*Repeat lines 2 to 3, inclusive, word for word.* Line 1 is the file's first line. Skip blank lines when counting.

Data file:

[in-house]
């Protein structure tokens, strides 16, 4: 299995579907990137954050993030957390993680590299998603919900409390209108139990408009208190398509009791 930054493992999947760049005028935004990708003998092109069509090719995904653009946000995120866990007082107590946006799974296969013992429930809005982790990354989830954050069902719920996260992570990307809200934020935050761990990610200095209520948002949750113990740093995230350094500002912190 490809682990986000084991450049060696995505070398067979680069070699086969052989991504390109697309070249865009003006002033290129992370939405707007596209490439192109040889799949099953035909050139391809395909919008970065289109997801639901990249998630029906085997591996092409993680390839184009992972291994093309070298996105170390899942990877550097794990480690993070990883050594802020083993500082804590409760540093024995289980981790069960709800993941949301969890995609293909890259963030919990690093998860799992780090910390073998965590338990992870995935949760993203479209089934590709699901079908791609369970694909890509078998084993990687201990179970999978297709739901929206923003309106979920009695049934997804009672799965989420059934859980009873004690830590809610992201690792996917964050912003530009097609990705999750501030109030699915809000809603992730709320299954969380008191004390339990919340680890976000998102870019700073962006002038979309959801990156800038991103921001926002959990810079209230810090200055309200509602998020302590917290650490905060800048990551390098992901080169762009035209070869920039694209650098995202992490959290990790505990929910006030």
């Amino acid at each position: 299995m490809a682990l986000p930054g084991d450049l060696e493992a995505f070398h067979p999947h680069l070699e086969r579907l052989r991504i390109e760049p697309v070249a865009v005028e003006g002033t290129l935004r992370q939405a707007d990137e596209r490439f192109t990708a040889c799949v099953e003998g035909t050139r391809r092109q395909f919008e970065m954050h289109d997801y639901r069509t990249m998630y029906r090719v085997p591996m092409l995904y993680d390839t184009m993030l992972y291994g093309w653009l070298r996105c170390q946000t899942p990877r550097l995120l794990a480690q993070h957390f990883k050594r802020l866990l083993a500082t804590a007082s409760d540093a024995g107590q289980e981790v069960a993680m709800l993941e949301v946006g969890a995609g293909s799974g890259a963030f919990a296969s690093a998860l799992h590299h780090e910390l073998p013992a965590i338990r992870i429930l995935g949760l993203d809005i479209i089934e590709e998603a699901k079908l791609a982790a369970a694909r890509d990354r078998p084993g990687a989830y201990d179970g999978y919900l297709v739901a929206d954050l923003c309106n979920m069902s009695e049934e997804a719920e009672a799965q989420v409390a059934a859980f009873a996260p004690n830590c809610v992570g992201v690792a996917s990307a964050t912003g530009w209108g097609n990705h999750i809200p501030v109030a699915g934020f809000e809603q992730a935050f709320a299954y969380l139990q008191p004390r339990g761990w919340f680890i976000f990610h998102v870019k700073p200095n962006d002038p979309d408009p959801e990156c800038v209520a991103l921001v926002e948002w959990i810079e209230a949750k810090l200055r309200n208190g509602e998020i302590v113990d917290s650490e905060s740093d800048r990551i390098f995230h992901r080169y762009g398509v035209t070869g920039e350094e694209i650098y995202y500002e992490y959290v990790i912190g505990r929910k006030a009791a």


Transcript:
């Protein structure tokens, strides 16, 4: 299995579907990137954050993030957390993680590299998603919900409390209108139990408009208190398509009791 930054493992999947760049005028935004990708003998092109069509090719995904653009946000995120866990007082107590946006799974296969013992429930809005982790990354989830954050069902719920996260992570990307809200934020935050761990990610200095209520948002949750113990740093995230350094500002912190 490809682990986000084991450049060696995505070398067979680069070699086969052989991504390109697309070249865009003006002033290129992370939405707007596209490439192109040889799949099953035909050139391809395909919008970065289109997801639901990249998630029906085997591996092409993680390839184009992972291994093309070298996105170390899942990877550097794990480690993070990883050594802020083993500082804590409760540093024995289980981790069960709800993941949301969890995609293909890259963030919990690093998860799992780090910390073998965590338990992870995935949760993203479209089934590709699901079908791609369970694909890509078998084993990687201990179970999978297709739901929206923003309106979920009695049934997804009672799965989420059934859980009873004690830590809610992201690792996917964050912003530009097609990705999750501030109030699915809000809603992730709320299954969380008191004390339990919340680890976000998102870019700073962006002038979309959801990156800038991103921001926002959990810079209230810090200055309200509602998020302590917290650490905060800048990551390098992901080169762009035209070869920039694209650098995202992490959290990790505990929910006030």
């Amino acid at each position: 299995m490809a682990l986000p930054g084991d450049l060696e493992a995505f070398h067979p999947h680069l070699e086969r579907l052989r991504i390109e760049p697309v070249a865009v005028e003006g002033t290129l935004r992370q939405a707007d990137e596209r490439f192109t990708a040889c799949v099953e003998g035909t050139r391809r092109q395909f919008e970065m954050h289109d997801y639901r069509t990249m998630y029906r090719v085997p591996m092409l995904y993680d390839t184009m993030l992972y291994g093309w653009l070298r996105c170390q946000t899942p990877r550097l995120l794990a480690q993070h957390f990883k050594r802020l866990l083993a500082t804590a007082s409760d540093a024995g107590q289980e981790v069960a993680m709800l993941e949301v946006g969890a995609g293909s799974g890259a963030f919990a296969s690093a998860l799992h590299h780090e910390l073998p013992a965590i338990r992870i429930l995935g949760l993203d809005i479209i089934e590709e998603a699901k079908l791609a982790a369970a694909r890509d990354r078998p084993g990687a989830y201990d179970g999978y919900l297709v739901a929206d954050l923003c309106n979920m069902s009695e049934e997804a719920e009672a799965q989420v409390a059934a859980f009873a996260p004690n830590c809610v992570g992201v690792a996917s990307a964050t912003g530009w209108g097609n990705h999750i809200p501030v109030a699915g934020f809000e809603q992730a935050f709320a299954y969380l139990q008191p004390r339990g761990w919340f680890i976000f990610h998102v870019k700073p200095n962006d002038p979309d408009p959801e990156c800038v209520a991103l921001v926002e948002w959990i810079e209230a949750k810090l200055r309200n208190g509602e998020i302590v113990d917290s650490e905060s740093d800048r990551i390098f995230h992901r080169y762009g398509v035209t070869g920039e350094e694209i650098y995202y500002e992490y959290v990790i912190g505990r929910k006030a009791a």